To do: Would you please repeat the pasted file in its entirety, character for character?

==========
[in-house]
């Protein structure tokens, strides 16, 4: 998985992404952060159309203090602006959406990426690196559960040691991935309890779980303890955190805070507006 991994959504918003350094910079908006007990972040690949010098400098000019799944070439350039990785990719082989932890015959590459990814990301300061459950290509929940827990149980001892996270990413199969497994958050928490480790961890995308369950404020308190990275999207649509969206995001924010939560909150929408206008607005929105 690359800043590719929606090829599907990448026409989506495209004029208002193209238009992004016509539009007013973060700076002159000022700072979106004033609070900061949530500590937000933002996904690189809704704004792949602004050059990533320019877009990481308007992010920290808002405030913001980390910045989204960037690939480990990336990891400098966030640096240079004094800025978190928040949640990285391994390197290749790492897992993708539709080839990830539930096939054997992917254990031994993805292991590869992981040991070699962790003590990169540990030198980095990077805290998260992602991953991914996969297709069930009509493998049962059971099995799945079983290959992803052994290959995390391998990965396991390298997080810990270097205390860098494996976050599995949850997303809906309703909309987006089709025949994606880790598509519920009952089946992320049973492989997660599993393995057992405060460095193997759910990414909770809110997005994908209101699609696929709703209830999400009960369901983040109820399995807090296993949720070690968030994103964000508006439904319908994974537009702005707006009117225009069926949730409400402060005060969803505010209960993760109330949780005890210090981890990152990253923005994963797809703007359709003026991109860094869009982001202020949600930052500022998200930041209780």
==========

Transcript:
[in-house]
């Protein structure tokens, strides 16, 4: 998985992404952060159309203090602006959406990426690196559960040691991935309890779980303890955190805070507006 991994959504918003350094910079908006007990972040690949010098400098000019799944070439350039990785990719082989932890015959590459990814990301300061459950290509929940827990149980001892996270990413199969497994958050928490480790961890995308369950404020308190990275999207649509969206995001924010939560909150929408206008607005929105 690359800043590719929606090829599907990448026409989506495209004029208002193209238009992004016509539009007013973060700076002159000022700072979106004033609070900061949530500590937000933002996904690189809704704004792949602004050059990533320019877009990481308007992010920290808002405030913001980390910045989204960037690939480990990336990891400098966030640096240079004094800025978190928040949640990285391994390197290749790492897992993708539709080839990830539930096939054997992917254990031994993805292991590869992981040991070699962790003590990169540990030198980095990077805290998260992602991953991914996969297709069930009509493998049962059971099995799945079983290959992803052994290959995390391998990965396991390298997080810990270097205390860098494996976050599995949850997303809906309703909309987006089709025949994606880790598509519920009952089946992320049973492989997660599993393995057992405060460095193997759910990414909770809110997005994908209101699609696929709703209830999400009960369901983040109820399995807090296993949720070690968030994103964000508006439904319908994974537009702005707006009117225009069926949730409400402060005060969803505010209960993760109330949780005890210090981890990152990253923005994963797809703007359709003026991109860094869009982001202020949600930052500022998200930041209780």